I am an evangelical activist with roots in the Jesus Movement of the late 1960′s. I’ve always enjoyed reading and have developed a passion for Church History (M.A. and PhD.) I’ve been a pastor of university students, a teacher in churches and schools, and a volunteer teacher overseas (India and Ethiopia).
I am the father of four grown children and the proud grandfather of four grandchildren.
Through the years, I’ve been looking for ways to use blogs, web pages and wikis to strengthen Christians around the world. As an historian, it’s as if I have discovered a whole city full of Christian libraries, archives, seminaries, sermon collections, journals, letters, books, articles and tracts. These documents record 500 years of Christian thought, preaching, teaching and practical Christian service. Much, if not most, of this wisdom is being lost in this generation.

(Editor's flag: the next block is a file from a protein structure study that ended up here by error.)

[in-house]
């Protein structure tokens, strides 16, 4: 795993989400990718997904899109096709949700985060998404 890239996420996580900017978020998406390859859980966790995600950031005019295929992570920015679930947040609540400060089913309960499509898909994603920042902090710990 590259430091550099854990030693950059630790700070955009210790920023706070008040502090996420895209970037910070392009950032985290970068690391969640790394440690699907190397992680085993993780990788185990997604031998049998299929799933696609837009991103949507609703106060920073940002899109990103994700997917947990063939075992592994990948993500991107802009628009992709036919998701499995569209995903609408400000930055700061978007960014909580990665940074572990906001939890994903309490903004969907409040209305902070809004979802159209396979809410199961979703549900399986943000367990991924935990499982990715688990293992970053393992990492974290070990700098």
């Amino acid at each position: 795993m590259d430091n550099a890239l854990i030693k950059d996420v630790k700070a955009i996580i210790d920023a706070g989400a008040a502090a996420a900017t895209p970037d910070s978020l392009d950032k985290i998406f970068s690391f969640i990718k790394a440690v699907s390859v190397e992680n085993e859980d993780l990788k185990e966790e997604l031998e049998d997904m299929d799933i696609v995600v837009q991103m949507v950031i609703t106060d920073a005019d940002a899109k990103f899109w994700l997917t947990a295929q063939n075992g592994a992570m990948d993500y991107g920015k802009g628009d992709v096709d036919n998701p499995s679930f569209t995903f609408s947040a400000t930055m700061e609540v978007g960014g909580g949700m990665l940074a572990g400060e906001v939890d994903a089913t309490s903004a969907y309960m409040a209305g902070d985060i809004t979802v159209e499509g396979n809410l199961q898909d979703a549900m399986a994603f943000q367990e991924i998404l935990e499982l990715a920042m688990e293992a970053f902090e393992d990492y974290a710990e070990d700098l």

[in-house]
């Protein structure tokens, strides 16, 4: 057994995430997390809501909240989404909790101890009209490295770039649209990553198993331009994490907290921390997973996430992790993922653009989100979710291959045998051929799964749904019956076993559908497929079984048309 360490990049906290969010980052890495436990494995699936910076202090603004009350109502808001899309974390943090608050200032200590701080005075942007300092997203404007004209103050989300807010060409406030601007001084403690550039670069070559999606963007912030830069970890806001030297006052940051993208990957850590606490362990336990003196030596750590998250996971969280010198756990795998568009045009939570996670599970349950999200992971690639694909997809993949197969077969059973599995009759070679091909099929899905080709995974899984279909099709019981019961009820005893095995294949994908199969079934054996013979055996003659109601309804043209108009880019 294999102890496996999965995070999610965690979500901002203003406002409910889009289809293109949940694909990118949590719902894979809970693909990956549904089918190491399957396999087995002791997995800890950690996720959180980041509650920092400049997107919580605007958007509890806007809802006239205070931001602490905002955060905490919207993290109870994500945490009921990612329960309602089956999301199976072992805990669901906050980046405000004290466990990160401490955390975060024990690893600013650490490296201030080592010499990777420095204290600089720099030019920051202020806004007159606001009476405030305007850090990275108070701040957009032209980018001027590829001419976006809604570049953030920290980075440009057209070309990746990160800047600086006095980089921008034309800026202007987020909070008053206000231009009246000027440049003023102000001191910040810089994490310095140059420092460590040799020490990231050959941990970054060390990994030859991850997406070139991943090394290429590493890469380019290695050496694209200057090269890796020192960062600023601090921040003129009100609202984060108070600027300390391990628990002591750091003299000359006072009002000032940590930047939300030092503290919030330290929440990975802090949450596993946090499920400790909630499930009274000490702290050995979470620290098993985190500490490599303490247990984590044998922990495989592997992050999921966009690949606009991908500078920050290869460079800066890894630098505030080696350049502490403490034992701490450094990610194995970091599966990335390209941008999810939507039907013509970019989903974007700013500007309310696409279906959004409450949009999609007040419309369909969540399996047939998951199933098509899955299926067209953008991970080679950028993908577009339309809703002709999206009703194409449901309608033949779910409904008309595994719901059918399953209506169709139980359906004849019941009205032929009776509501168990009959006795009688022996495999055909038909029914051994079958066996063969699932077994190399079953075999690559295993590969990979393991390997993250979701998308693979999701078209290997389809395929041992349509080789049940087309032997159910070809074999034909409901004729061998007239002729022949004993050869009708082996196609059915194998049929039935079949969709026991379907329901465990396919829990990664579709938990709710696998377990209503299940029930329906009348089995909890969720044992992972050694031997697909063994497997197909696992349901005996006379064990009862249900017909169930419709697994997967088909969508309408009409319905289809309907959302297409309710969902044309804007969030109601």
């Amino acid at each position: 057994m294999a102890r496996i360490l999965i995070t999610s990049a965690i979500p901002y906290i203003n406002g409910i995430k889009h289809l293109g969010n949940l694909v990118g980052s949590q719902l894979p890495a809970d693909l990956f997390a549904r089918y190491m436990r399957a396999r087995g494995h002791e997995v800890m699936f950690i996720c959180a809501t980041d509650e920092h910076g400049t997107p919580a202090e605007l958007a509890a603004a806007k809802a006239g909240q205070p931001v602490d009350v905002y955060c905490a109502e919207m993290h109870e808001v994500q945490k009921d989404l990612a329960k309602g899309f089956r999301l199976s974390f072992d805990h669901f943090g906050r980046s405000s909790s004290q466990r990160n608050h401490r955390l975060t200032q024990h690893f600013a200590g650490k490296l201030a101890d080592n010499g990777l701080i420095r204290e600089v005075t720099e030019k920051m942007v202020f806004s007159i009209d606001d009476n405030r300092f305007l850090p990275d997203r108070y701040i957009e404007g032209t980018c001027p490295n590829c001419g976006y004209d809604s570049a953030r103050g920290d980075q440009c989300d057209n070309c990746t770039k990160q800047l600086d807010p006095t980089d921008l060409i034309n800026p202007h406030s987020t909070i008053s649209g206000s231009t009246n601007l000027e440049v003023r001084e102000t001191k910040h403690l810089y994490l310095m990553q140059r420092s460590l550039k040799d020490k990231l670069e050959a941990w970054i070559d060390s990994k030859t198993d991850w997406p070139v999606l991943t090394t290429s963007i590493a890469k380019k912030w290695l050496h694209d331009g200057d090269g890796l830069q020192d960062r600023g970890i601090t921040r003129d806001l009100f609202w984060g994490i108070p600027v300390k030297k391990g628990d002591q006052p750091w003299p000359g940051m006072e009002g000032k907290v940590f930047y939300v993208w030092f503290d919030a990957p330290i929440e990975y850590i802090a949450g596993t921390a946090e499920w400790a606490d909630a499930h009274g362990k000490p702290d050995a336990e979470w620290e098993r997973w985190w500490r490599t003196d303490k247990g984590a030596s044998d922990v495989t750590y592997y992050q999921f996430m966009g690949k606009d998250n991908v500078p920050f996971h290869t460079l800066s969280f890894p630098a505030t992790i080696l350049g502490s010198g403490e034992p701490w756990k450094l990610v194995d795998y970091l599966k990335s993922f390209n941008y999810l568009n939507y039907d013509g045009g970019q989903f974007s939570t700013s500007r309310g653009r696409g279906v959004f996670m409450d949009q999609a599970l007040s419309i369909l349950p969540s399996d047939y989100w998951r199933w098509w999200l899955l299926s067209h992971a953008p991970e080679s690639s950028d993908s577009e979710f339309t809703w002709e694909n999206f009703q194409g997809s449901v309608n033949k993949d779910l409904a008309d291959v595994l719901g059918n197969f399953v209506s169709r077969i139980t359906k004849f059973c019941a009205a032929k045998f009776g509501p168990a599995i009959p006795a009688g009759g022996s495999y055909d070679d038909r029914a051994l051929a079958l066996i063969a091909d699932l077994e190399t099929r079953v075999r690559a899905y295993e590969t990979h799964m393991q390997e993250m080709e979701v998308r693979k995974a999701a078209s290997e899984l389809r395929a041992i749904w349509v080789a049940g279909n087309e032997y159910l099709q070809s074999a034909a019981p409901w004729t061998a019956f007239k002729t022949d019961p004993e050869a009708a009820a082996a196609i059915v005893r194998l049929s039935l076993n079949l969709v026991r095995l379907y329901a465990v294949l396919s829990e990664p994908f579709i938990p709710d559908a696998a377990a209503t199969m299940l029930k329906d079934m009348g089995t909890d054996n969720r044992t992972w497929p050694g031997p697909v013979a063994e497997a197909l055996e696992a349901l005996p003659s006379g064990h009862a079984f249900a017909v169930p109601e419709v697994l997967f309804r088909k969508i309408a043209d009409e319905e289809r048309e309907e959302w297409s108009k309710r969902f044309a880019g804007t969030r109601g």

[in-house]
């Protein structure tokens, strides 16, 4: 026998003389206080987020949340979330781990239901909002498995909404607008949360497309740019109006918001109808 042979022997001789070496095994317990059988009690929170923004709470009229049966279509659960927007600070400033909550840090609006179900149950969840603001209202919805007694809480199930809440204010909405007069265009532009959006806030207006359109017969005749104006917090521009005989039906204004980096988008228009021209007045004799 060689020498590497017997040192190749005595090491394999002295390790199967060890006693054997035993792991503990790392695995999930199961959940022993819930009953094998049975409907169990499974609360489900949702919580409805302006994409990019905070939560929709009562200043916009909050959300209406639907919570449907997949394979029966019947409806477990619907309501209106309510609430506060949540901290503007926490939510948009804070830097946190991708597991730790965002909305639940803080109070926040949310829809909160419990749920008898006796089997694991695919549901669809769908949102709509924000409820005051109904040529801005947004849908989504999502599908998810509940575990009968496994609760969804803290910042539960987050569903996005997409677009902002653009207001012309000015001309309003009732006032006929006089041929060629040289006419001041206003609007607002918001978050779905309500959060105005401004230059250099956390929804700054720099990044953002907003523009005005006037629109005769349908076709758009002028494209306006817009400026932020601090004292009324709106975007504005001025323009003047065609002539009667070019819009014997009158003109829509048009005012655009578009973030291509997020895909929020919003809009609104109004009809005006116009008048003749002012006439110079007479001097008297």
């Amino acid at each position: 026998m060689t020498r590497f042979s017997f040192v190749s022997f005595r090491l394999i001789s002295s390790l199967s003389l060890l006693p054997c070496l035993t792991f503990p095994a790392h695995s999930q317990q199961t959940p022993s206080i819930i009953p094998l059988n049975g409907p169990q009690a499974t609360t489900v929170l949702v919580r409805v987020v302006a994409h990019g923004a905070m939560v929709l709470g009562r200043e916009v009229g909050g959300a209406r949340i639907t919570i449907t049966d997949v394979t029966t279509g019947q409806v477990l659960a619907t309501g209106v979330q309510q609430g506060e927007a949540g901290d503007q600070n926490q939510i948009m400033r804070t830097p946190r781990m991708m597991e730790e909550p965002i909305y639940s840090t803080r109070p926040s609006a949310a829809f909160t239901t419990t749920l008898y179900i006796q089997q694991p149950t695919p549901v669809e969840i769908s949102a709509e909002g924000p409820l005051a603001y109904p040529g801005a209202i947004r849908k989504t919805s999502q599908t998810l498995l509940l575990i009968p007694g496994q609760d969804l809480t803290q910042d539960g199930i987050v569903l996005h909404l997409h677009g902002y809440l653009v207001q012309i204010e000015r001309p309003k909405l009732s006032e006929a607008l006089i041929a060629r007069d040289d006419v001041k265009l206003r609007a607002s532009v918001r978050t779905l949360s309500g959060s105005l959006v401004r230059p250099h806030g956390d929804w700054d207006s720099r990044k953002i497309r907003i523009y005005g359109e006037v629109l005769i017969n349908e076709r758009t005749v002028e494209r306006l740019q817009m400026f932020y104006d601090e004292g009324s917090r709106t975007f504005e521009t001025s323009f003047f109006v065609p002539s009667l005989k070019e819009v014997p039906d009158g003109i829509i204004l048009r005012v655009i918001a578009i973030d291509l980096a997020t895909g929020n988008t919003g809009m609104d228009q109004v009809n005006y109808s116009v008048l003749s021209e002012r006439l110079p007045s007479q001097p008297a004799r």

It’s not that these precious resources are unknown or unavailable. Many have been scanned and published on-line. Many others have been re-printed. The problem is that the wisdom is not readily available to modern Christian folk. Who is likely to read a 700 page commentary on the Heidelberg Catechism, published in 1585? How many modern Christians are comfortable reading sermons or books in King James English?
And then there is the issue of attention span. Our fore-fathers were used to lengthy, multi-faceted logical arguments, while we communicate in texts and tweets. What to do?
The first thing that Faith Of Our Fathers is about, is reclaiming the wisdom from our past, translating it into simple English and presenting it in small pieces for reading and reflection.
Users can start wherever they wish and follow their interests. And everyone can add comments or ask questions. Eventually we will develop a great FAQ section and a powerful, practical knowledge base. If Faith Of Our Fathers does nothing else, it must do this.